The English poster also shown on page 70 advertised one of the most successful American musical comedies, A Trip to China Town. Written by Charles H. Hoyt and composer Percy Gaunt, it bowed at Hoyt’s Madison Square Theatre in 1891 and ran for nearly two years, a record then. Several songs became standards, including “The Bowery” (“I’ll never go there any more”), which later became a signature tune of NewYork governor and 1928 presidential candidate Alfred E. Smith.
The poster’s spare design was a conscious departure from the elaborate 1890s idiom by brothers-in-law James Pryde and Sir William Nicholson who used the pen name J. and W. Beggarstaff during their brief partnership, dissolved in 1900. Smaller, at 16 by 11 inches, than the normal large size, this version was one of several hundred reduced-size designs in the series “Maîtres de l’Affiche” (Poster masters) issued between 1895 and 1900. The series was published for subscribers in monthly portfolios of four designs, with a “free” special plate included once every quarter. All are high quality lithographs and as desirable today as they were at the time of publication. That they tend to command more affordable prices than the full-size original versions is exemplified by this one’s price tag of $425.00.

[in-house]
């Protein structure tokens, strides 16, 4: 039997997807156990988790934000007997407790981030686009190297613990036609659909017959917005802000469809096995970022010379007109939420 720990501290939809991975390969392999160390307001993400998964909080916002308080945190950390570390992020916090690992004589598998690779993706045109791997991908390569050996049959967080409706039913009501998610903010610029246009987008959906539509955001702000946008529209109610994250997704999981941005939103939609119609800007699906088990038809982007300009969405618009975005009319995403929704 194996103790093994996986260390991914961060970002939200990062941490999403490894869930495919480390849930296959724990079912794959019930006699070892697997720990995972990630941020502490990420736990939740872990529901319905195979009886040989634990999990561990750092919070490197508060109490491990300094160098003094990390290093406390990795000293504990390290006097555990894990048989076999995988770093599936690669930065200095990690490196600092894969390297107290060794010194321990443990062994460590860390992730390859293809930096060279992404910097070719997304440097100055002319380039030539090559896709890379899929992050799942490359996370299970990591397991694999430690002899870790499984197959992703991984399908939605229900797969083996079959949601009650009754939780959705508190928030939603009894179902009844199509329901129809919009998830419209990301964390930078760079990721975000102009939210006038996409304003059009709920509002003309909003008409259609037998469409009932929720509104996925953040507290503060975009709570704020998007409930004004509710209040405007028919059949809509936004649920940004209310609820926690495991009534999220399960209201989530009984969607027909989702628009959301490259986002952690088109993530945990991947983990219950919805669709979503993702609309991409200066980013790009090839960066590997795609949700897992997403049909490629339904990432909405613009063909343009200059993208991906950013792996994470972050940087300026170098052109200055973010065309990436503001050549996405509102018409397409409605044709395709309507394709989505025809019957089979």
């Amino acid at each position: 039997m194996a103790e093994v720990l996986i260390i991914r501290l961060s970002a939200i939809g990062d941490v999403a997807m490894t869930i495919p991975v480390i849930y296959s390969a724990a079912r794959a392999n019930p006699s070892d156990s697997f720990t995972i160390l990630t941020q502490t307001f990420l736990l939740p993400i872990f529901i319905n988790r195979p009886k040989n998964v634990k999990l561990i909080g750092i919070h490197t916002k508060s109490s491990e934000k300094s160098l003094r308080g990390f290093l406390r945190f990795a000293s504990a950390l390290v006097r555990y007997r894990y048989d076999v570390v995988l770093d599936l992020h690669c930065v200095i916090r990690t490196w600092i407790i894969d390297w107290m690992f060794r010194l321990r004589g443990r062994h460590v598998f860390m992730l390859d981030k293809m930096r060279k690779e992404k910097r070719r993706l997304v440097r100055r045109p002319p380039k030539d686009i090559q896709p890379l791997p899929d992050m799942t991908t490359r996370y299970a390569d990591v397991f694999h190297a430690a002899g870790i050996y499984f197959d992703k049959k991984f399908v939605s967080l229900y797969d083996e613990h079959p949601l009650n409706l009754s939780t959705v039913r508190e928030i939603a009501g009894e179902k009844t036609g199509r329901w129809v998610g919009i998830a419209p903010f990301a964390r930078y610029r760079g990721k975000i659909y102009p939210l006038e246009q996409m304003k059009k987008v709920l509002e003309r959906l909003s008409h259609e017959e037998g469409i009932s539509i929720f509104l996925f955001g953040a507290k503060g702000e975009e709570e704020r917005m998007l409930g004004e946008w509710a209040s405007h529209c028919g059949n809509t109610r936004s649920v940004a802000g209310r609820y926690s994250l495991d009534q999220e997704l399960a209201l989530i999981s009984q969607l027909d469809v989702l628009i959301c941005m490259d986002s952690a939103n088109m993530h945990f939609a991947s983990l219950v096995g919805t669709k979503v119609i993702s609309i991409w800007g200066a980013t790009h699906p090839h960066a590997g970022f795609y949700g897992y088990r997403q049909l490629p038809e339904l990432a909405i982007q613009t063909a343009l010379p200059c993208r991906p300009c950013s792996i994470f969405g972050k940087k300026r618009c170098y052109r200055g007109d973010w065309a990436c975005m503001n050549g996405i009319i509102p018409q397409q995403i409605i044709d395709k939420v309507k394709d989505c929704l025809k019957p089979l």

Condition, modern copies, and other considerations